The charms of Emilia Romagna for me are made up of its rich history, the abundant food and the fact that it is so unashamedly Italian. This is the region of Ferrari, Maserati and Lamborghini cars, of Barilla and Giorgio Armani. Whilst living there I formed the impression that whether or not tourists come to visit is not of huge importance to the locals. However, should you choose to as I did, you will be welcomed in for an authentic experience of Italy, which to me now feels like another home. 

 

Places to visit: 

 Ravenna Basilica di San Vitale has an exquisite collection of mosaics and forms part of the city’s UNESCO world heritage site. Dante’s tomb on Via Dante Alighieri is also a must see. 

Parma – Stroll through the historic centre and take in the atmosphere as the scent of Prosciutto wafts from restaurant doorways. The Battistero and the city’s main cathedral as the sun sets make for a very attractive image. 

Castelvetro di Modena – This little town has what resembles a giant chess board, paved into the main square. Views take in a host of vineyards and cherry trees. 

Rimini – Head into the old town to see Roman relics including the ancient Ponte di Tiberio before setting up in a deckchair and cooling off in the Adriatic. 

FerraraCastello Estense di Ferrara is a red-brick, 14th century castle, surrounded by a moat in the centre of the city. The city is also home to a very attractive, marble-fronted cathedral. 

Modena – Grab a coffee in La Bicicletta before wandering to Piazza Grande to see the cathedral. Climb the Ghirlandina tower for views of the terracotta-coloured landscape. The Museo Ferrari shows another, more modern aspect of the city’s history.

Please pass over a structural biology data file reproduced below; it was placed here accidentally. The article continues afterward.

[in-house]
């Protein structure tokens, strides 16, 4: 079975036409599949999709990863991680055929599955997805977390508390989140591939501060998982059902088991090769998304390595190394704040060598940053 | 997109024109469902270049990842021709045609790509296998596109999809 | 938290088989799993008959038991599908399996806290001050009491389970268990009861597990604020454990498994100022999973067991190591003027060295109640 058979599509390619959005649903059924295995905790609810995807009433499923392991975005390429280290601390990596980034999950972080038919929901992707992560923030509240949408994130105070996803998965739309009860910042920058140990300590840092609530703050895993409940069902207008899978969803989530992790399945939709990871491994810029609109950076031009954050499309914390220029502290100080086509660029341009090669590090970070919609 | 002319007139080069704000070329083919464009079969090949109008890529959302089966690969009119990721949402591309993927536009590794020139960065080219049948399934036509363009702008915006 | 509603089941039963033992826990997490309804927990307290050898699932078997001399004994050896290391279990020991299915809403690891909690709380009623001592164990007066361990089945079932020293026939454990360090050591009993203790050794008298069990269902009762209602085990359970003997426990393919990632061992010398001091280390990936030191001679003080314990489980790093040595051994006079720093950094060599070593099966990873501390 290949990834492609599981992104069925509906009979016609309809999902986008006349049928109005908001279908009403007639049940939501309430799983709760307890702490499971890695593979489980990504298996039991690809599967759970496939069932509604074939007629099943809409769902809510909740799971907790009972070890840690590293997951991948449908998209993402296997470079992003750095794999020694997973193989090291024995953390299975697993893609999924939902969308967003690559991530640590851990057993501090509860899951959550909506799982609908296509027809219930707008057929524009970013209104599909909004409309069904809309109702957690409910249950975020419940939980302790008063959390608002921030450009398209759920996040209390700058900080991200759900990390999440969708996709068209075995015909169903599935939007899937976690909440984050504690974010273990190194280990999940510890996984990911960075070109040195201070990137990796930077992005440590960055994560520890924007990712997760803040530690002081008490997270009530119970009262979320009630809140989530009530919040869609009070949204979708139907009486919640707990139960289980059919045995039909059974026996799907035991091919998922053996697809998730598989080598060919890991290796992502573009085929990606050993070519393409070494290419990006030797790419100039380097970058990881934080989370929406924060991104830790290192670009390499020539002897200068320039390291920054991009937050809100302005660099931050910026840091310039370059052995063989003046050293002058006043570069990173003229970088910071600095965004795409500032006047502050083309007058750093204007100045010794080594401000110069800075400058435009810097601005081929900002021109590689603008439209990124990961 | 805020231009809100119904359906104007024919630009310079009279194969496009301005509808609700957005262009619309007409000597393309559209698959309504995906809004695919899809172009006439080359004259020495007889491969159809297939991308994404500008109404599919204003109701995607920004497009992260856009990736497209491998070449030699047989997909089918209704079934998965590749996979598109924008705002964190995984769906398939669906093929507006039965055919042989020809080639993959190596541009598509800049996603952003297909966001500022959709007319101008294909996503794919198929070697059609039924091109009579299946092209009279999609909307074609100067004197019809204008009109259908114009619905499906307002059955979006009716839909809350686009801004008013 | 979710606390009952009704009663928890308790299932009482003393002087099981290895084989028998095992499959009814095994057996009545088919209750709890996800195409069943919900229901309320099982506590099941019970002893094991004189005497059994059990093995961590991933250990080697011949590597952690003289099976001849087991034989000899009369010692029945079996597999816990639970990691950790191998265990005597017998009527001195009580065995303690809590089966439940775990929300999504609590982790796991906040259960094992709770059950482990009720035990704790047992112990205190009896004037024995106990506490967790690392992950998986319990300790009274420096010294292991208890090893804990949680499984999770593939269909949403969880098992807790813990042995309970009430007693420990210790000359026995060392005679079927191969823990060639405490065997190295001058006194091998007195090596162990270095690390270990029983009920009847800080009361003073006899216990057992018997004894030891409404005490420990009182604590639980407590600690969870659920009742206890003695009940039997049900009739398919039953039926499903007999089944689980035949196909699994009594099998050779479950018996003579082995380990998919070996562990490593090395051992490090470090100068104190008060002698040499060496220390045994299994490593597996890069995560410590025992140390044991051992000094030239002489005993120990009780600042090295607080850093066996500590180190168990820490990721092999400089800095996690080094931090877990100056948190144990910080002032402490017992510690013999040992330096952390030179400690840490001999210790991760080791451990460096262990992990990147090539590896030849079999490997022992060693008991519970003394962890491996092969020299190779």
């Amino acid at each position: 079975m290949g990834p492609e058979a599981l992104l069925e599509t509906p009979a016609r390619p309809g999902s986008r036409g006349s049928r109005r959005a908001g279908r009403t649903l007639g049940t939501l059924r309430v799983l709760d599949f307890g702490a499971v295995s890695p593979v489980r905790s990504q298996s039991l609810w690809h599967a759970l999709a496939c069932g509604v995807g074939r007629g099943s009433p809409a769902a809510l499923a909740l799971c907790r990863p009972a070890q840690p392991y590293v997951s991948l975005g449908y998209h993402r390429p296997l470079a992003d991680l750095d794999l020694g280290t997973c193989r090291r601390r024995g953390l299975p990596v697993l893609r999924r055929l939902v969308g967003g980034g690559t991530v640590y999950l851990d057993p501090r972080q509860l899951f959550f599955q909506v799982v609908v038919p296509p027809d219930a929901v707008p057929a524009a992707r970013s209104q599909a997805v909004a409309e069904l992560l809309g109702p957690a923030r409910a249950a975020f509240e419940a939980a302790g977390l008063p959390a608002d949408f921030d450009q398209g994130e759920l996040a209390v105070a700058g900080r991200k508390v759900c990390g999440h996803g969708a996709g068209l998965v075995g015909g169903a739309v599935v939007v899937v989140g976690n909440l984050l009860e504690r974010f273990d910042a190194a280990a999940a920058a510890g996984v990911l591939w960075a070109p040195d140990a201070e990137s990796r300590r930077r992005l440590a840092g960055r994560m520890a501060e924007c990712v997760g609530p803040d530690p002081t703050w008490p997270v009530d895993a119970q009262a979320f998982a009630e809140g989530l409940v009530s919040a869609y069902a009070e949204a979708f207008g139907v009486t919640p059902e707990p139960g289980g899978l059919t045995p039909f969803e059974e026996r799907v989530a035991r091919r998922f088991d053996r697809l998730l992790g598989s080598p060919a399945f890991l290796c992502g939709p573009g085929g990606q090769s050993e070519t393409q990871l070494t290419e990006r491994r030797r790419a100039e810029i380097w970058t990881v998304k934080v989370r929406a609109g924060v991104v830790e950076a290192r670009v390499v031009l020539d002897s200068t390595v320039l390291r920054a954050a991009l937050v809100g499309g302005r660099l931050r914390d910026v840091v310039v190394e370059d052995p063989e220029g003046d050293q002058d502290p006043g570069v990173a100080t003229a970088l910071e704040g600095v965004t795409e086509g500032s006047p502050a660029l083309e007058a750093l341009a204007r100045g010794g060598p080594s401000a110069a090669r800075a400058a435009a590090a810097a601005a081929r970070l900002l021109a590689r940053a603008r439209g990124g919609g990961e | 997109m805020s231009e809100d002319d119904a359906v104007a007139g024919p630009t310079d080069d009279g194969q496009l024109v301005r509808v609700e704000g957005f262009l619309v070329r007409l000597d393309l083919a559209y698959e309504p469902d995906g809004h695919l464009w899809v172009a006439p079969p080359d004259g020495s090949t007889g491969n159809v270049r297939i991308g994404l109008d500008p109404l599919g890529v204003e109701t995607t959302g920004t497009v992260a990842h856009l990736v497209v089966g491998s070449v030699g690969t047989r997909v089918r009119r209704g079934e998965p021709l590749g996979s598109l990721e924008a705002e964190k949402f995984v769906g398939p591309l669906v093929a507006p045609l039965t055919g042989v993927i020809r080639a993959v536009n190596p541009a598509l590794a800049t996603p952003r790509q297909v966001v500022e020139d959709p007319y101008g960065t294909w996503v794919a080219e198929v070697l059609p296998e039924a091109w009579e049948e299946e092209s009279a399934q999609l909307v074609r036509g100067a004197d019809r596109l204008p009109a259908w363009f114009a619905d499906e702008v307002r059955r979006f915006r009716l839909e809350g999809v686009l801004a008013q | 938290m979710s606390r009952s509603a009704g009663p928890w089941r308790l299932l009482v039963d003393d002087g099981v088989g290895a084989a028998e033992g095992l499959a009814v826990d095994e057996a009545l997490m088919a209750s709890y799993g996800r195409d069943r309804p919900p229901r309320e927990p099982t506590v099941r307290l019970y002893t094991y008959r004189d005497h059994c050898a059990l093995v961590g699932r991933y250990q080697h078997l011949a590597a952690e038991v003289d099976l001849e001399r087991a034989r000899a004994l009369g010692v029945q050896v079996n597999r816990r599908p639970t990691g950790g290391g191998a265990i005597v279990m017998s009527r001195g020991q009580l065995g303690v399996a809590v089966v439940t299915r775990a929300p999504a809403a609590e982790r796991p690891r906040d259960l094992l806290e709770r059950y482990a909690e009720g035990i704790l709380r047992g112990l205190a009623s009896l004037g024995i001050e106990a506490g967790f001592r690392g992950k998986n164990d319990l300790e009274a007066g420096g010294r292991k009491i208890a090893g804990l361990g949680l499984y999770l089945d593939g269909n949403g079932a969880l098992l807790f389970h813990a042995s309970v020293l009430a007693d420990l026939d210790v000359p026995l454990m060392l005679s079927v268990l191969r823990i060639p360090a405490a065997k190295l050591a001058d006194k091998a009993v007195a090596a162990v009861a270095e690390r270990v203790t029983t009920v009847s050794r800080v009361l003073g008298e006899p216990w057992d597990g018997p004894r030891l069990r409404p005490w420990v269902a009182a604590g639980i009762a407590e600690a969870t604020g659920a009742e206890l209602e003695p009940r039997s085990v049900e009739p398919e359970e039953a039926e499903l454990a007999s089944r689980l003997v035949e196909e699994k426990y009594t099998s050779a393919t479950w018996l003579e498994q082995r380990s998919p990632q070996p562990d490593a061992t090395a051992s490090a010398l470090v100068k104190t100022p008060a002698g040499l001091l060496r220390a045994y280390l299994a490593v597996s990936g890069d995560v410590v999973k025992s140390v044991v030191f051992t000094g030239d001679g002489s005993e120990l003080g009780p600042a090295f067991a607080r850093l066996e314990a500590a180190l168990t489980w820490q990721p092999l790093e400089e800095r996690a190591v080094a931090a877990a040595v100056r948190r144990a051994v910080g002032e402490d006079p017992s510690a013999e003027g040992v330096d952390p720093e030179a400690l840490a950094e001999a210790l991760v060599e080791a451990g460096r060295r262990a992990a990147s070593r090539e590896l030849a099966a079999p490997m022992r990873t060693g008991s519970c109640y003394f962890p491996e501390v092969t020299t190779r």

National parks – Try Parco regionale Sassi di Roccamalatina, Parco regionale dell’Abbazia di Monteveglio and Monte Cimone for magnificent views of rolling hills and Emilia Romagna countryside.

 

Regional food and drink: 

Piadine – Thin flatbreads made from flour, lard and salt and usually stuffed with Prosciutto, Mozzarella and/or Tomatoes. Best bought freshly made from a kiosk on an Adriatic beach. 

Tigelle – The equivalent of a tiny pita bread and a speciality of Modena. They usually come stuffed with an array of fillings or as an accompaniment to a plate of Prosciutto

Gnocco fritto – Deep fried dough. This sounds unusual but is delicious with Prosciutto and Parmigiano. 

Prosciutto di Parma – The world-famous Parma ham which can be seen hanging from the ceilings of shops across the region. 

Culatello di Zibello – Similar to Prosciutto but less well known, this cured meat comes from one of the inner leg muscles thus its lean.

Parmigiano Reggiano – Sweet and crumbly, depending on how long it has been maturing for, Parmigiano cheese is exported worldwide but is best eaten in its home-region in large chunks.

Aceto Balsamico di Modena – Balsamic vinegar is a speciality of Modena and comes in a variety of consistencies and ages. Giuseppe Giusti sells it in beautifully decorated bottles. 

Tortellini in Brodo – Tortellini in a warming broth. Tends to only really be served in the colder months of the year but is really very comforting. 

Lambrusco – A sweet, red, fizzy regional wine. Modena even has a Lambrusco tasting festival to celebrate it. 

Sangiovese wine – Cheap, cheerful and sold across the region.

Mercato Albinelli

Salumeria Hosteria Giusti

Military Academy

Teatro Comunale Luciano Pavarotti

Parco regionale dell’Abbazia di Monteveglio

Parco Ducale

Cattedrale di Santa Maria Assunta

Pepèn Parma

Basilica di San Vitale

Dante’s tomb

Battistero

Castelvetro di Modena

Ponte di Tiberio

Castello Estense di Ferrara

La Bicicletta

Ghirlandina

Museo Ferrari

Parco regionale Sassi di Roccamalatina

Monte Cimone